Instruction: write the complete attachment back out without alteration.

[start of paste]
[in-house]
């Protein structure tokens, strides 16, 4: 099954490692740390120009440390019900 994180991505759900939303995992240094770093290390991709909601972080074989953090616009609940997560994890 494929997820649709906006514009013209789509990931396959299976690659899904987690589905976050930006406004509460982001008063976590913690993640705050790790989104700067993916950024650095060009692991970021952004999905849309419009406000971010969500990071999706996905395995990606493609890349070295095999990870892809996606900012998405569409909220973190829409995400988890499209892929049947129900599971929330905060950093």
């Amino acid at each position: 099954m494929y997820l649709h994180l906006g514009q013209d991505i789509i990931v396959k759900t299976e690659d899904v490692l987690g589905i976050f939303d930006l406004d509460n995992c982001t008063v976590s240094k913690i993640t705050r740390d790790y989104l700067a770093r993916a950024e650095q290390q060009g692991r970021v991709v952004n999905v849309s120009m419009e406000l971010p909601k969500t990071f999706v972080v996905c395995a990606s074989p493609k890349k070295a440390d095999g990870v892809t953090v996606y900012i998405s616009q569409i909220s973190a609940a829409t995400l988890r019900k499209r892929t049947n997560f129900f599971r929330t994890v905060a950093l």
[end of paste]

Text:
[in-house]
């Protein structure tokens, strides 16, 4: 099954490692740390120009440390019900 994180991505759900939303995992240094770093290390991709909601972080074989953090616009609940997560994890 494929997820649709906006514009013209789509990931396959299976690659899904987690589905976050930006406004509460982001008063976590913690993640705050790790989104700067993916950024650095060009692991970021952004999905849309419009406000971010969500990071999706996905395995990606493609890349070295095999990870892809996606900012998405569409909220973190829409995400988890499209892929049947129900599971929330905060950093």
């Amino acid at each position: 099954m494929y997820l649709h994180l906006g514009q013209d991505i789509i990931v396959k759900t299976e690659d899904v490692l987690g589905i976050f939303d930006l406004d509460n995992c982001t008063v976590s240094k913690i993640t705050r740390d790790y989104l700067a770093r993916a950024e650095q290390q060009g692991r970021v991709v952004n999905v849309s120009m419009e406000l971010p909601k969500t990071f999706v972080v996905c395995a990606s074989p493609k890349k070295a440390d095999g990870v892809t953090v996606y900012i998405s616009q569409i909220s973190a609940a829409t995400l988890r019900k499209r892929t049947n997560f129900f599971r929330t994890v905060a950093l």